Metalloproteins perform chemical transformations with rates and selectivites that have yet to be achieved in synthetic or designed systems. These differences in reactivity are directly linked to the environment produced by the protein matrix that cannot be easily reproduced in synthetic constructs. To test our understanding of how metalloproteins function, we aim to design de novo metalloproteins from scratch. Proteins that bind porphyrin-like cofactors are of particular interest, as heme proteins are known to perform a variety of reactions. Only recently have we been able to design proteins that bind a cofactor with sub- accuracy. This opens the door to expand on the utility of natural proteins by incorporating synthetic inorganic cofactors into proteins that lack pre-evolved function. The proposed research strategy seeks to elucidate the design features necessary to bind M-tetraphenylporphyrin (M-TPP; M=Fe, Mn) complexes in close proximity to a substrate binding pocket. First- and second-shell interactions will be engineered to control orientation, electronic structure, and reaction pathway of the cofactor and substrate. Binding pockets will be designed for camphor and styrene and these de novo metalloproteins will be tested for their activity towards hydroxylation and epoxidation. The selectivity of these metalloenzymes will also be tested and the protein scaffold will be redesigned to elicit regioselective reactions (i.e. reacting with only one of two possible functionalizable groups). The proteins will be characterized using optical spectroscopies, electron paramagnetic resonance (EPR) spectroscopy, NMR spectroscopy, and by X-ray diffraction (XRD) methods. This work would be a breakthrough in protein design and will directly impact the fundamental understanding of the effects of protein environments on the function of metal centers in metalloproteins.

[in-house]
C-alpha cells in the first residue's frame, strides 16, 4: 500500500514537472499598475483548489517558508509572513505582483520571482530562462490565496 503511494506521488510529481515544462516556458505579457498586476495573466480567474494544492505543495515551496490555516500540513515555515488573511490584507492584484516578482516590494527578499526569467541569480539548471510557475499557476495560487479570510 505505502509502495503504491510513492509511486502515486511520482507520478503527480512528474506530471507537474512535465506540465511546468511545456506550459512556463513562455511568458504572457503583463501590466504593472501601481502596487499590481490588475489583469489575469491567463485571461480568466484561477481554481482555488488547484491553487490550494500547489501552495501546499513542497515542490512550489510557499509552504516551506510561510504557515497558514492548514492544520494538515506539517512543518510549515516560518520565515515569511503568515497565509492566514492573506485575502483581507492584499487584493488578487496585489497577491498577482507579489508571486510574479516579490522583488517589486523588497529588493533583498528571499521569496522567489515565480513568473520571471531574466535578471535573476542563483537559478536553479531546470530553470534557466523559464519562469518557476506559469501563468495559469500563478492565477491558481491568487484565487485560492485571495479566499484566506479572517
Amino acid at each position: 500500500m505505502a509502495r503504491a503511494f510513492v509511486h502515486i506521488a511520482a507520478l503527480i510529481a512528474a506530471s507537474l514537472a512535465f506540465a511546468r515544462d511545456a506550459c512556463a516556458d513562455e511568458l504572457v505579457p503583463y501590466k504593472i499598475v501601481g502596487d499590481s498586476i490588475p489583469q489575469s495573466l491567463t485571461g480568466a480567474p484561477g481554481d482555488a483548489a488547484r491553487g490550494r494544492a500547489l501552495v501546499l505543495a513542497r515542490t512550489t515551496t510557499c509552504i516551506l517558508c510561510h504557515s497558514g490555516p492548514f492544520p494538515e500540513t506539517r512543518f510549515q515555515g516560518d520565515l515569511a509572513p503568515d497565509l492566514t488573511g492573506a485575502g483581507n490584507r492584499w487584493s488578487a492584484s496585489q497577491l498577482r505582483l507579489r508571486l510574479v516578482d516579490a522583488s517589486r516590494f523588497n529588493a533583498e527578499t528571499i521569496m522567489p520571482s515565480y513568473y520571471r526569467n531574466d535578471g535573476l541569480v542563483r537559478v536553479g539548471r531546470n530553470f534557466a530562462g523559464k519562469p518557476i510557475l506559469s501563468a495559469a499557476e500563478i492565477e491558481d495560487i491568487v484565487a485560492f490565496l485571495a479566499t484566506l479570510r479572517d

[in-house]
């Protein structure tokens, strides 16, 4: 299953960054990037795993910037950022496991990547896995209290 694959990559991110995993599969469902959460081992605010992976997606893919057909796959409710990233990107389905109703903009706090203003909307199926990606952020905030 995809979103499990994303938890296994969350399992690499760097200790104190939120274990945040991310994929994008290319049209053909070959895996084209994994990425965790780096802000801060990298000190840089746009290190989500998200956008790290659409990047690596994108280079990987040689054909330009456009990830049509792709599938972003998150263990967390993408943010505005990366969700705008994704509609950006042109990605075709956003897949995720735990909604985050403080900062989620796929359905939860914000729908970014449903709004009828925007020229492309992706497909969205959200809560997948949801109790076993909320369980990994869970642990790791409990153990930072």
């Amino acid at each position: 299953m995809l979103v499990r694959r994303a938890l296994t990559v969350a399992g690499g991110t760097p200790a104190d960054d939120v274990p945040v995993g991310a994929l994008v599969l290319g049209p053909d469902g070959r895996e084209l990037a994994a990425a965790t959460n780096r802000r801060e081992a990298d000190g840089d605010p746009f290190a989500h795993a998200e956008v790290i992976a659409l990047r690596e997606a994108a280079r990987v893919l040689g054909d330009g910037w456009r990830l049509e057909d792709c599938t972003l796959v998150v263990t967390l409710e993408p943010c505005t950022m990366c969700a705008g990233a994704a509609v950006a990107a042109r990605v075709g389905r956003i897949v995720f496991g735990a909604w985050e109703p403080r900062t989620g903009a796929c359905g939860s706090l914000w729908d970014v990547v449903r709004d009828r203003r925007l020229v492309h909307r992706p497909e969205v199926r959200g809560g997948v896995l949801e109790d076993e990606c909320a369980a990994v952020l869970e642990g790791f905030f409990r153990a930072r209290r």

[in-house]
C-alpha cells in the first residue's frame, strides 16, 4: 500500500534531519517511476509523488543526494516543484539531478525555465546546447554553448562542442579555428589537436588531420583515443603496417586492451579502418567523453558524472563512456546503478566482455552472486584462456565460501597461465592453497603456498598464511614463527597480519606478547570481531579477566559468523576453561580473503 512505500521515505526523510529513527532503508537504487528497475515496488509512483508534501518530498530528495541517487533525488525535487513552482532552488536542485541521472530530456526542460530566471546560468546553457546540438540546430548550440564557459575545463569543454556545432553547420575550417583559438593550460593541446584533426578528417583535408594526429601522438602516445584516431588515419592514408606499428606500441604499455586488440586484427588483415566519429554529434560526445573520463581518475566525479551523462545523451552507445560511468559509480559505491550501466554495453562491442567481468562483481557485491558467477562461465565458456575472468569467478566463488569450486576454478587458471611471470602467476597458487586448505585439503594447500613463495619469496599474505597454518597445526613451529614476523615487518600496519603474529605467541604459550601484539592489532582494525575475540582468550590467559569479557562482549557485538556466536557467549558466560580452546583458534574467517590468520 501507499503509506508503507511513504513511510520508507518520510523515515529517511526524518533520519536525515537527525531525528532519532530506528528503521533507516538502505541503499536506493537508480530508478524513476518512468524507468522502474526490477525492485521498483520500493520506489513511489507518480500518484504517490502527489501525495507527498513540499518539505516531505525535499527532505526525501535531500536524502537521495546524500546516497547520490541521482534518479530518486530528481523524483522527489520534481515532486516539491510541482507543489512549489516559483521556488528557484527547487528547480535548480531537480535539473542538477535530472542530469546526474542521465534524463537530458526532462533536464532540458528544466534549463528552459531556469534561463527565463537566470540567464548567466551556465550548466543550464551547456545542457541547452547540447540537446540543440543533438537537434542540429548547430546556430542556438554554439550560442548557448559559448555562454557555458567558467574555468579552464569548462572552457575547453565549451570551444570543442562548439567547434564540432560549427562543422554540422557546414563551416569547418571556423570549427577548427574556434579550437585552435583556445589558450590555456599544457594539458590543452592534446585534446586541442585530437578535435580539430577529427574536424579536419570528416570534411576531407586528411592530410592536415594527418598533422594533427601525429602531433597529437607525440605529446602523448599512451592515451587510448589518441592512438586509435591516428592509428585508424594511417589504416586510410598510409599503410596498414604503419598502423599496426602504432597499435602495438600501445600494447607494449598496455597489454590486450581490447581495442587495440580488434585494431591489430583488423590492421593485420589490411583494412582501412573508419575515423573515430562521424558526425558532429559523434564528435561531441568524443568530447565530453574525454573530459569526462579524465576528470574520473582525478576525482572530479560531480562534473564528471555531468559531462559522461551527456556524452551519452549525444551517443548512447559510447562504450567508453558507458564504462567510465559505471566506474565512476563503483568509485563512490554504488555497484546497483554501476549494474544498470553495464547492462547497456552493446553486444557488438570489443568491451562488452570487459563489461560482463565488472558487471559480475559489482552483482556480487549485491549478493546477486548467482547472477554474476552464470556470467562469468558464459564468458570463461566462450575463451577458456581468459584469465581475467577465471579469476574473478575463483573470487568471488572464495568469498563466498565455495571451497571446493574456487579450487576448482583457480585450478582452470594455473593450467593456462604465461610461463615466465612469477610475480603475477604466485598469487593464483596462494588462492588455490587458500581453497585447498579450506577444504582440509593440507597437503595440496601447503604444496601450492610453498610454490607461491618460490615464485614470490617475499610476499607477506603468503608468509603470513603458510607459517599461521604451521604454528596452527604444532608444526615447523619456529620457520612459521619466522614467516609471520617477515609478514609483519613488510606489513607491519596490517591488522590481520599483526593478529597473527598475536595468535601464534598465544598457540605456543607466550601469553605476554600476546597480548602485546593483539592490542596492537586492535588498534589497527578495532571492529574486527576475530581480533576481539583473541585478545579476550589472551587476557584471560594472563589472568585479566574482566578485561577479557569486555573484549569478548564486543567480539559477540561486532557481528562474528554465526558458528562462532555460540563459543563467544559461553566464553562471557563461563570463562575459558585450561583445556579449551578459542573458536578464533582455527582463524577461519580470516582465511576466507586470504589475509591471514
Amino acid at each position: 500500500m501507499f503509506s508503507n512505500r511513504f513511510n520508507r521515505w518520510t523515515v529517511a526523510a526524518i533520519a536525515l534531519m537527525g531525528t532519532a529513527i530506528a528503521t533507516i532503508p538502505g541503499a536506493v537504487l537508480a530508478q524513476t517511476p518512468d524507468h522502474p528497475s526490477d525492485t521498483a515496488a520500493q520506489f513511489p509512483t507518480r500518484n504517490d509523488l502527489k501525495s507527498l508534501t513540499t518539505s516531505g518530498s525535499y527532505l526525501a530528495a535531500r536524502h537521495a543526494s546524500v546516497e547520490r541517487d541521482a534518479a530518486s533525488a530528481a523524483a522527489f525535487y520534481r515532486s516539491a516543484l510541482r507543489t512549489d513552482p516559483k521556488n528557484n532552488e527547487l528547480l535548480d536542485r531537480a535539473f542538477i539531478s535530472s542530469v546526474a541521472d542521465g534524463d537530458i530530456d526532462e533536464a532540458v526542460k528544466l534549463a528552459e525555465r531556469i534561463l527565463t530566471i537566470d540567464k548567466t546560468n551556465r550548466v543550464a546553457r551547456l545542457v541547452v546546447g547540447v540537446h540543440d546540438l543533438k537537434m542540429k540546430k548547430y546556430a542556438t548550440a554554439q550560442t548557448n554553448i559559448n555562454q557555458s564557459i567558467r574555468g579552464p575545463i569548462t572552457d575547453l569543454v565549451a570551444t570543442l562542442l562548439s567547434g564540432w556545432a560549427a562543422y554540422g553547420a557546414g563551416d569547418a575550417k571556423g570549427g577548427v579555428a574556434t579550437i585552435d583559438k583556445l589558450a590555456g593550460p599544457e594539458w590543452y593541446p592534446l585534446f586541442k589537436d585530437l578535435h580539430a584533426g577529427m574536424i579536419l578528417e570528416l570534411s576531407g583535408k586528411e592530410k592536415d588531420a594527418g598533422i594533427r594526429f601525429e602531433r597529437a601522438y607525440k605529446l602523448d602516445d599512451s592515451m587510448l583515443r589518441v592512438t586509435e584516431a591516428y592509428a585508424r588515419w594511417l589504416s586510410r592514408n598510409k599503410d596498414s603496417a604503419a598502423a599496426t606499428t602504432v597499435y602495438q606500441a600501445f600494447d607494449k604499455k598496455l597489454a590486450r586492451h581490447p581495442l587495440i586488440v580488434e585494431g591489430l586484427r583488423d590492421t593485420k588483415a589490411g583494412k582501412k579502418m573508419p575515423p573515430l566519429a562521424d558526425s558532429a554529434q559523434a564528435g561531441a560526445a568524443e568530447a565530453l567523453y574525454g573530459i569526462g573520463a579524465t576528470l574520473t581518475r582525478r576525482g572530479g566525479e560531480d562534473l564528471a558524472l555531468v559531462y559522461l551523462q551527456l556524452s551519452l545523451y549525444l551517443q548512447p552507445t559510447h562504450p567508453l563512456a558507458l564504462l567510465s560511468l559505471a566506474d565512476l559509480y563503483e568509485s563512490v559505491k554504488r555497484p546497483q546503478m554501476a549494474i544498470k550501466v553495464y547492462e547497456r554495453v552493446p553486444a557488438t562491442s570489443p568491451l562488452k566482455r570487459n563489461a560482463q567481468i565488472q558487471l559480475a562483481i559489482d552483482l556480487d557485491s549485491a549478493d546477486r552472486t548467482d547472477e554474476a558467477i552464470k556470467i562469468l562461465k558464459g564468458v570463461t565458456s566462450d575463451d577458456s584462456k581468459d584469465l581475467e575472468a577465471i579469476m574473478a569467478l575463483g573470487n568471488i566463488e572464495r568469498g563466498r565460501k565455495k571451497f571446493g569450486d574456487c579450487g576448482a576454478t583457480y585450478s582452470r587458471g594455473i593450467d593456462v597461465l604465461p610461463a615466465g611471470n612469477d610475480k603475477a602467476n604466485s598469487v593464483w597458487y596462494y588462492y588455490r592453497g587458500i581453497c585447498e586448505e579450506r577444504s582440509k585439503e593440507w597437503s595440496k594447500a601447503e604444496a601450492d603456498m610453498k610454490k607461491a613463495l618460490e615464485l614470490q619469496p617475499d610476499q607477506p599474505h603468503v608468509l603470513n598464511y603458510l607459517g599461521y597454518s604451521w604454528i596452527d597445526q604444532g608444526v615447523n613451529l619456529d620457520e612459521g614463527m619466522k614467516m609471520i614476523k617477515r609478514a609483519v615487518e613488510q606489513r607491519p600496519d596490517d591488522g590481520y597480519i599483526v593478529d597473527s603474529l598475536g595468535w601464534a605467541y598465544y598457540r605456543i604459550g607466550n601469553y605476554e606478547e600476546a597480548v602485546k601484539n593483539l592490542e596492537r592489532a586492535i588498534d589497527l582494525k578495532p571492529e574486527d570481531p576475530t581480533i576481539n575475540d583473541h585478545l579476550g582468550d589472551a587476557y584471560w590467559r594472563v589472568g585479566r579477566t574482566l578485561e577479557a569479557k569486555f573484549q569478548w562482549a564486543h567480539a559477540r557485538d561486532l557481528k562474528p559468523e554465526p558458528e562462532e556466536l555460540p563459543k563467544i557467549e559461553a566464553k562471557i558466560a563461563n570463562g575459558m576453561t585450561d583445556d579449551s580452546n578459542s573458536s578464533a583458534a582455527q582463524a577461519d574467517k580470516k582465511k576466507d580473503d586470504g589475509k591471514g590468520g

Metalloproteins perform a wide range of chemical transformations whose functions are imperative for maintaining human health. The entire protein scaffold that houses the metallocofactor is responsible for controlling active site geometry, electronic structure of the metal center, reaction pathway, and substrate specificity. The ability to design proteins from scratch that bind metallocofactors will establish key structure- function relationships that govern the function and selectivity of efficient metalloenzymes.